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Toxic Positivity: Too Much of a Good Thing

Updated: Feb 20




“Just think happy thoughts!”

“Don’t worry, be happy!”

“Choose different thoughts.”

“It could be worse!”

“Good vibes only!”

You’ve heard them, you’ve seen them on social media, and you may have even said them. I sure have. My well-intentioned comments, I’ve realized, can be very harmful and much of the world around us contributes to what is being labeled “Toxic Positivity”.

So let’s talk about this. Toxic Positivity seems to be a paradox or an oxymoron. One might wonder how positivity can be toxic. I like to think that positivity is a positive, a plus, a way to look at my life differently. So what is wrong with that?


Toxic positivity refers to the state of always having a positive mindset and only positive emotions and thoughts no matter what is going on, particularly when things are difficult. The problem with this is damage can be caused because it discounts and discredits emotions that are not positive. Those of us growing up in families affected by substance and alcohol abuse, even if it’s generations removed, understand this well. Keep your feelings to yourself. Only let others know what is going on that is good. Keep the negative to yourself.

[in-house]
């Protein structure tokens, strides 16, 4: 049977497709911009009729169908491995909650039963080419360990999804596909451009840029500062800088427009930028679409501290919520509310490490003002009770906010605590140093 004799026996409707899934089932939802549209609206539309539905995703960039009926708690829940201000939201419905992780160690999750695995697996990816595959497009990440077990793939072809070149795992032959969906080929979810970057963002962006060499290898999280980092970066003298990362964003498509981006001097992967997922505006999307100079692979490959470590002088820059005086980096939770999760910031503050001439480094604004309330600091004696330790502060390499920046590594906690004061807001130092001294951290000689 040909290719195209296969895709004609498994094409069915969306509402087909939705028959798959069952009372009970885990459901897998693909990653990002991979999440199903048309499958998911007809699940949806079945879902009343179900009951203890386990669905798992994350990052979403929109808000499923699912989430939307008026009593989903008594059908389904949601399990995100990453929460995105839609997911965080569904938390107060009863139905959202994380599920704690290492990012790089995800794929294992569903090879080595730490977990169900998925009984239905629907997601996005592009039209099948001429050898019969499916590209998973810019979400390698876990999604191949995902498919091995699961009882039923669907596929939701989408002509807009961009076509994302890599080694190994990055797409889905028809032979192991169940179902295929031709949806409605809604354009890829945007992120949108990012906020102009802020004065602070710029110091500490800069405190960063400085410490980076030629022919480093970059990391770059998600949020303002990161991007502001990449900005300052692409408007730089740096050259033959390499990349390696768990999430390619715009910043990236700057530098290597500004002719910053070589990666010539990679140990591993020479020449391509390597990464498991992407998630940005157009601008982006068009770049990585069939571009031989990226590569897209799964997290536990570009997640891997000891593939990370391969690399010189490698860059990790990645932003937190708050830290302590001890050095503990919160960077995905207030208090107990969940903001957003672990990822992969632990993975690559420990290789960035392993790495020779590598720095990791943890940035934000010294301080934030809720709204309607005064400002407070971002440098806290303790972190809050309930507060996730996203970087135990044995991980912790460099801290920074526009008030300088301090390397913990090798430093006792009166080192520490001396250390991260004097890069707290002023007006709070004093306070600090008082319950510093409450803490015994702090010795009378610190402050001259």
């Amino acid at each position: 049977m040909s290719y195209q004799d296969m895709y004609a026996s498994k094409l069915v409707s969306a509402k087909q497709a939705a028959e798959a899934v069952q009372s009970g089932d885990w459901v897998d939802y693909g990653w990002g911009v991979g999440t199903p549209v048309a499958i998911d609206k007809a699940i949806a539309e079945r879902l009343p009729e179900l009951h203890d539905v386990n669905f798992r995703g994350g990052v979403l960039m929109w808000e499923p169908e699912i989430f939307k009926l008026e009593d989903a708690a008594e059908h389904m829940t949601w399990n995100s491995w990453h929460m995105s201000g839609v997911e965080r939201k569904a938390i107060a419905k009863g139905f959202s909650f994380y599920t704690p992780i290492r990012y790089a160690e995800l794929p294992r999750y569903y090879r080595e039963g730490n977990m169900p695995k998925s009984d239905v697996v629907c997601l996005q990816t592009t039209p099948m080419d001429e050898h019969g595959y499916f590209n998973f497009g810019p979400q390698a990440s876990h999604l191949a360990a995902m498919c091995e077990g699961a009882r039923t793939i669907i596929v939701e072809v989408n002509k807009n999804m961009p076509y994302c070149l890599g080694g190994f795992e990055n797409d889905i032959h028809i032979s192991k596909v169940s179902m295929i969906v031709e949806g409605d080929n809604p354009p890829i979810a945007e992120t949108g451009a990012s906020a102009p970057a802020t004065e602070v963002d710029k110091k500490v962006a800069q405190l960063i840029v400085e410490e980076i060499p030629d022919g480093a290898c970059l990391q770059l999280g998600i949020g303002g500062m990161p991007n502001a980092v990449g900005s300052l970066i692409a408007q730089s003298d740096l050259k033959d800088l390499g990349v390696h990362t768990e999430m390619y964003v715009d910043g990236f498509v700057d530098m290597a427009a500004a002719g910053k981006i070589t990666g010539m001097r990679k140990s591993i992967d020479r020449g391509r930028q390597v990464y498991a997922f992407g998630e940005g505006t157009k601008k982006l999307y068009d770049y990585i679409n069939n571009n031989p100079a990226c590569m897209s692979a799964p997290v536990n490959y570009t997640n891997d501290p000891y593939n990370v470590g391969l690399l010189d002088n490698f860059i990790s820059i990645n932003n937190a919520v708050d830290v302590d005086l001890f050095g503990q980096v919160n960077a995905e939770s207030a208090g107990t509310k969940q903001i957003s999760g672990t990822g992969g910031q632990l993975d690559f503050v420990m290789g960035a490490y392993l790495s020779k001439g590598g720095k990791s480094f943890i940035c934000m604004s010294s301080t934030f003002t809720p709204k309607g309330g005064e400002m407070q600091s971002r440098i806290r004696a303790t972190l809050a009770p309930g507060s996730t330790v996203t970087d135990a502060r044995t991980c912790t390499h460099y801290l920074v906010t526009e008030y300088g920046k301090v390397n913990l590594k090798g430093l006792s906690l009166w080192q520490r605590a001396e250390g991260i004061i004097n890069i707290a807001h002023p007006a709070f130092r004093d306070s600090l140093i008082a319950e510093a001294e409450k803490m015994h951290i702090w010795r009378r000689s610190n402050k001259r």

Perpetually having an attitude of “It’s all good.” devalues people’s emotions and sends the message of rejection, which can be dangerous in the growth and healing process.

What to do? How do I handle this?

  • Know when you are cycling around toxic positivity.

  • Stop and name the real emotions you are feeling. Acknowledge the feelings.

  • Find someone who will listen and acknowledge that your feelings are valid.

  • Work with a coach to release the past. This will assist you in moving forward and not staying in a disempowered state.

Positivity isn’t bad.

It is harmful when it is encouraged and when it dismisses other emotions. Thinking positively and encouraging positive vibes has its time and place; however, perhaps we should consider modifying the mantra “good vibes only” to “any vibe accepted” when listening to others and considering our own emotions.

So before uttering another Hakuna Matata, consider the consequences and apply self-compassion.

It can be life-altering.


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